WASHINGTON (AP) — The Bush administration has reopened an emotional rift with Europe — just as its damaged relations with Germany, France and Russia seemed on the mend.
All sides had been working to move past their divisive pre-war dispute over Iraq, cooperating on issues including trade to revive mutually beneficial relationships. But with the American decision to block some of its allies from lucrative Iraqi contracts, it's back to sharp words and threats of retaliation.
Also complicating the trans-Atlantic relationship is a pending decision to relocate U.S. military bases throughout Europe. Germany, among others, is bound to be upset if the administration decides to cut U.S. forces in Germany, sending some to eastern Europe and others home.
The Europeans did not attempt to muffle their outcry Wednesday when the Pentagon — backed by the White House — said only countries that supported the U.S. war in Iraq could share in the contracts being awarded for the American portion of the postwar reconstruction there.
The decision could not have taken the European capitals by surprise. Several times this year, Secretary of State Colin Powell cautioned that countries that did not assist in Iraq's liberation from Saddam Hussein could not expect to be rewarded.
Still, "unacceptable" was part of Germany's livid, official reaction.
Germany, playing a leading role in the reconstruction of Afghanistan, has not sent troops to Iraq. It has, however, offered to help train Iraqi police in the United Arab Emirates. That project may go ahead, nonetheless, and Germany is unlikely to oppose moves to ease Iraq's debt burden, estimated at $100 billion to $120 billion.
But Russia, which is owed $8 billion by Iraq — even more than Iraq owes France, the United States and Germany — is threatening to retaliate for being excluded.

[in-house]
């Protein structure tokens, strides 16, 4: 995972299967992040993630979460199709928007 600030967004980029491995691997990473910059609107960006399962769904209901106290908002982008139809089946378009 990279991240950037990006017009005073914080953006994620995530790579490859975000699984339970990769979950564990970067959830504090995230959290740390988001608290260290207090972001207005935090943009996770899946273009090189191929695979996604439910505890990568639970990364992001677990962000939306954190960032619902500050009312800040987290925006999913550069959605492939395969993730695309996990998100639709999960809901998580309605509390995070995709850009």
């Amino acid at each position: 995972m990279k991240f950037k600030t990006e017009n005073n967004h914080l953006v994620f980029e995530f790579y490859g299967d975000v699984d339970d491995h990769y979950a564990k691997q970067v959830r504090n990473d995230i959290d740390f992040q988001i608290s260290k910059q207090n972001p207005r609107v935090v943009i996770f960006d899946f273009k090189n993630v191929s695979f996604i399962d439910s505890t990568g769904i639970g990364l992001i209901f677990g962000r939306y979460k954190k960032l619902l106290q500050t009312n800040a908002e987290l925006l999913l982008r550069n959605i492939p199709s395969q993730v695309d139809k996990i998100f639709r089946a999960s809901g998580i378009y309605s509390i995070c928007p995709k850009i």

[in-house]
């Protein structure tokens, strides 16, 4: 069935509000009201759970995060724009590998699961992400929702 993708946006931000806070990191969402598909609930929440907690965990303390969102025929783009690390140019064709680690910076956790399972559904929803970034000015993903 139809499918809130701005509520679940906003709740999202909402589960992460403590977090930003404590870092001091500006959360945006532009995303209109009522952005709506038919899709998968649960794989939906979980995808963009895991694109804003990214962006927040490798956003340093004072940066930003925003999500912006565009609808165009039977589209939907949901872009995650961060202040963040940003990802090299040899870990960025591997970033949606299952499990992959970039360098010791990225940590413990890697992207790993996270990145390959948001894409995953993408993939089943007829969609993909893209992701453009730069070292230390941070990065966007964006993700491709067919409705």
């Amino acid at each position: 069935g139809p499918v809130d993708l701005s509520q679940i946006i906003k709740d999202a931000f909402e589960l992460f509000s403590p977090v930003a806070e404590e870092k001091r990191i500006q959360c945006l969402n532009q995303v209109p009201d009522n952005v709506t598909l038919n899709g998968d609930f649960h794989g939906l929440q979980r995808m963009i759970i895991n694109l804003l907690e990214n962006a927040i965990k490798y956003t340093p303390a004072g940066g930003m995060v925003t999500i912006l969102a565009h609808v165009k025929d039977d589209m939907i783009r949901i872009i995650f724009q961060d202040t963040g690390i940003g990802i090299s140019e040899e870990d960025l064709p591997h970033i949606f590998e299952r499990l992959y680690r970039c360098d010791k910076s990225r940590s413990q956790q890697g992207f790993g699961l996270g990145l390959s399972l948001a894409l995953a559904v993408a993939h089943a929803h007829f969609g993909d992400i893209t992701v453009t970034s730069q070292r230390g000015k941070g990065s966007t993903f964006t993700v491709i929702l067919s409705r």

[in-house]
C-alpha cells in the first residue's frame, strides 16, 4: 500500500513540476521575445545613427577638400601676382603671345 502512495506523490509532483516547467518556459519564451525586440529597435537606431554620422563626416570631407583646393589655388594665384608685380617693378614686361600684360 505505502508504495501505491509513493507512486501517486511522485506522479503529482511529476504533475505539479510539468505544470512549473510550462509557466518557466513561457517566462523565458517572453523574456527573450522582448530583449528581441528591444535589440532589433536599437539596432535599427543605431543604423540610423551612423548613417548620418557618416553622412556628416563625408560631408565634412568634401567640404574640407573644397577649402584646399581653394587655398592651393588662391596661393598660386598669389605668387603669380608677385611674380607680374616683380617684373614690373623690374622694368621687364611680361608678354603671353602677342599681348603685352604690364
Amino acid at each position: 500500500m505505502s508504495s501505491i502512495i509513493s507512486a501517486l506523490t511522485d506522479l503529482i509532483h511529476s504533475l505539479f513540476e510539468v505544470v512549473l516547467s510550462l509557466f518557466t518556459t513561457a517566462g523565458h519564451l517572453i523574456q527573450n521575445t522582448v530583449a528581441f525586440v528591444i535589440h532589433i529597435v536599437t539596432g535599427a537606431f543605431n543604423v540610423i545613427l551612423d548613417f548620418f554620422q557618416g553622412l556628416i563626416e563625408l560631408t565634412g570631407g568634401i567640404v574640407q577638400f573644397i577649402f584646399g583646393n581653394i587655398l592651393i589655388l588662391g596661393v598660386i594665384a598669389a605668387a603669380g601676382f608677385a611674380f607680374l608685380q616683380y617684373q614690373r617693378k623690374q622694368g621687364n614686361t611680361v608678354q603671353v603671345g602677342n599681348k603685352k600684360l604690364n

"As far as the Russian government's position on this, it is not planning any kind of a write-off of that debt," Defense Minister Sergei Ivanov said Wednesday.
All this will complicate the task of former Secretary of State James A. Baker III, who was named last week by President Bush to oversee efforts to scale down Iraq's debt. He plans to begin his travels next week.
Having gone ahead with the Iraq war over European objections, the United States in recent months had worked to elicit Europe's support in the United Nations with a Security Council resolution to give the body a larger role in Iraq — as U.S. critics had wanted.
Also, Bush had moved this fall to repair a relationship with Germany's chancellor. And the United States had backed down on a trans-Atlantic trade flap over steel tariffs.
Much of that goodwill now seems again gone.
In the meantime, and likely to make the situation worse, two senior administration officials are touring European capitals with word that several U.S. bases may be shifted.
Poland and Bulgaria are being eyed, with Germany apt to lose the presence of some U.S. Army installations and the income that comes with it.
Undersecretary of State Marc Grossman offered assurances to the Kremlin on Wednesday that Russia faced no threat if U.S. bases were relocated in the New Europe. But Ivanov expressed concern, nonetheless. "Any plans to bring the NATO infrastructure closer to our borders prompts an absolutely understandable, explicable concern," he said.
Trying to soften the blow of the contracts decision, State Department spokesman Richard Boucher said the restrictions applied only to primary contractors. "There are very few restrictions on subcontractors," he said, and lots of opportunities.
And, Boucher noted, managers of the World Bank and International Monetary Fund trust funds, through which billions of dollars in non-U.S. assistance will be channeled to Iraq, "may have different, or their own rules for how they contract."
Still, the criticism mounted.
Zbigniew Brzezinski, the national security adviser to former President Carter, called "bizarre" the Bush administration's decision to make the announcement so publicly.
"There are perfectly good reasons to discriminate between those who are very helpful and those who are less helpful," Brzezinski said in an interview. "But why rub it in with a political announcement that will further diminish the probability of serious European participation?"